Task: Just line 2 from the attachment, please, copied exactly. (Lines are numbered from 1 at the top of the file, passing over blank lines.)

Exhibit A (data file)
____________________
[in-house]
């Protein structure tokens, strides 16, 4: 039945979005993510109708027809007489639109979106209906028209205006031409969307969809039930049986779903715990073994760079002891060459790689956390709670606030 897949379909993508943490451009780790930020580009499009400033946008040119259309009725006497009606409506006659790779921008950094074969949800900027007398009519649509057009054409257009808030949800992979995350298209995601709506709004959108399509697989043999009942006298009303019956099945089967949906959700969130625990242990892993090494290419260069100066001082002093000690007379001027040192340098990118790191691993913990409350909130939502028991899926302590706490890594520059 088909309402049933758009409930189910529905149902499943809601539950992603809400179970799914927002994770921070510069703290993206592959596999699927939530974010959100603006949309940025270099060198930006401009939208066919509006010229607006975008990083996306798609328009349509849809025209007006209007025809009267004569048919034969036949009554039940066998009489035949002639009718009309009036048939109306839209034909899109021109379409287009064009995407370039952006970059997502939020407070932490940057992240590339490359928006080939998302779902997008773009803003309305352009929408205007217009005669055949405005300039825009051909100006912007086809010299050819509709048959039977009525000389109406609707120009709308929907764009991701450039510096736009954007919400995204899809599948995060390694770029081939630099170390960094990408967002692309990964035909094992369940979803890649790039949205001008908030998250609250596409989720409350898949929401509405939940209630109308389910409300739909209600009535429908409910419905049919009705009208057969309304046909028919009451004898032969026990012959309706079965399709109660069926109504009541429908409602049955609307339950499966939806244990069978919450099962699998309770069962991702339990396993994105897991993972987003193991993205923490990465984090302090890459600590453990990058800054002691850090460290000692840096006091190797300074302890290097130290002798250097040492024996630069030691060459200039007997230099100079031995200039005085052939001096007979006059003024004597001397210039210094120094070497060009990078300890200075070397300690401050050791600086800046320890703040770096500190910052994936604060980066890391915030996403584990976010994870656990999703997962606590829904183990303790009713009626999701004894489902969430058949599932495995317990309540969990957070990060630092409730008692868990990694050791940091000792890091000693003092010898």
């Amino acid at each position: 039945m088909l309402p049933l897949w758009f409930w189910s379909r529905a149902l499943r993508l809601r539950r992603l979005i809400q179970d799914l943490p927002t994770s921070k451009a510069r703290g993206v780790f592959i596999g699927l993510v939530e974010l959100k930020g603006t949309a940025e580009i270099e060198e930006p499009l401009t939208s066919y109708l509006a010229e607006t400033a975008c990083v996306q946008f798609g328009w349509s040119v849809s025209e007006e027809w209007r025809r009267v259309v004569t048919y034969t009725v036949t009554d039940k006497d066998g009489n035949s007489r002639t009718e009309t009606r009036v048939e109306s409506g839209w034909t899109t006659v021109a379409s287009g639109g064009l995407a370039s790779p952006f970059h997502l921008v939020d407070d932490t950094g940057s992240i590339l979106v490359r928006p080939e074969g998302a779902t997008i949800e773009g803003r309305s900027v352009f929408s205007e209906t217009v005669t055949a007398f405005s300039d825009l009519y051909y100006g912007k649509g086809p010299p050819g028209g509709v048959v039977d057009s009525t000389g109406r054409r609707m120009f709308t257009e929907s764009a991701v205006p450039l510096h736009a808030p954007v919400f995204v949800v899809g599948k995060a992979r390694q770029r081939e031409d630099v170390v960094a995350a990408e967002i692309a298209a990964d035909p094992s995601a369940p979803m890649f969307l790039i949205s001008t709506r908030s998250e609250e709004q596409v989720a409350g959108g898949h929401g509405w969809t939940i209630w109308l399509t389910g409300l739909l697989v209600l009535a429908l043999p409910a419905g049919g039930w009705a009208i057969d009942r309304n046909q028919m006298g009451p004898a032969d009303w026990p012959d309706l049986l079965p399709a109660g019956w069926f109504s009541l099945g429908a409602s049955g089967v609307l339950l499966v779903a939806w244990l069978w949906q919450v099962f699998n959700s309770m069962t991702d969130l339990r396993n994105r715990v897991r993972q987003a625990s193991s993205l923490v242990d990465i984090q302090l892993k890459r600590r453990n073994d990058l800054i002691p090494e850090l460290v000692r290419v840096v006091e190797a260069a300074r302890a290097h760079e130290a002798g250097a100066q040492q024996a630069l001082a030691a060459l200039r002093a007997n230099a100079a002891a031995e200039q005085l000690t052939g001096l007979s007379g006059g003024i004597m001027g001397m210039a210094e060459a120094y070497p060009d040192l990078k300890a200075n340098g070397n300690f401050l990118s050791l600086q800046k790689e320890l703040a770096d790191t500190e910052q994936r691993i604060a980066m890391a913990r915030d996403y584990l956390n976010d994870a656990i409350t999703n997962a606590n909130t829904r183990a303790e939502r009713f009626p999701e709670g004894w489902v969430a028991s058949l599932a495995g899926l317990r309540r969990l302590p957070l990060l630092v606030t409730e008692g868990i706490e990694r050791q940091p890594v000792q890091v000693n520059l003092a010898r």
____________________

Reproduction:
């Protein structure tokens, strides 16, 4: 039945979005993510109708027809007489639109979106209906028209205006031409969307969809039930049986779903715990073994760079002891060459790689956390709670606030 897949379909993508943490451009780790930020580009499009400033946008040119259309009725006497009606409506006659790779921008950094074969949800900027007398009519649509057009054409257009808030949800992979995350298209995601709506709004959108399509697989043999009942006298009303019956099945089967949906959700969130625990242990892993090494290419260069100066001082002093000690007379001027040192340098990118790191691993913990409350909130939502028991899926302590706490890594520059 088909309402049933758009409930189910529905149902499943809601539950992603809400179970799914927002994770921070510069703290993206592959596999699927939530974010959100603006949309940025270099060198930006401009939208066919509006010229607006975008990083996306798609328009349509849809025209007006209007025809009267004569048919034969036949009554039940066998009489035949002639009718009309009036048939109306839209034909899109021109379409287009064009995407370039952006970059997502939020407070932490940057992240590339490359928006080939998302779902997008773009803003309305352009929408205007217009005669055949405005300039825009051909100006912007086809010299050819509709048959039977009525000389109406609707120009709308929907764009991701450039510096736009954007919400995204899809599948995060390694770029081939630099170390960094990408967002692309990964035909094992369940979803890649790039949205001008908030998250609250596409989720409350898949929401509405939940209630109308389910409300739909209600009535429908409910419905049919009705009208057969309304046909028919009451004898032969026990012959309706079965399709109660069926109504009541429908409602049955609307339950499966939806244990069978919450099962699998309770069962991702339990396993994105897991993972987003193991993205923490990465984090302090890459600590453990990058800054002691850090460290000692840096006091190797300074302890290097130290002798250097040492024996630069030691060459200039007997230099100079031995200039005085052939001096007979006059003024004597001397210039210094120094070497060009990078300890200075070397300690401050050791600086800046320890703040770096500190910052994936604060980066890391915030996403584990976010994870656990999703997962606590829904183990303790009713009626999701004894489902969430058949599932495995317990309540969990957070990060630092409730008692868990990694050791940091000792890091000693003092010898």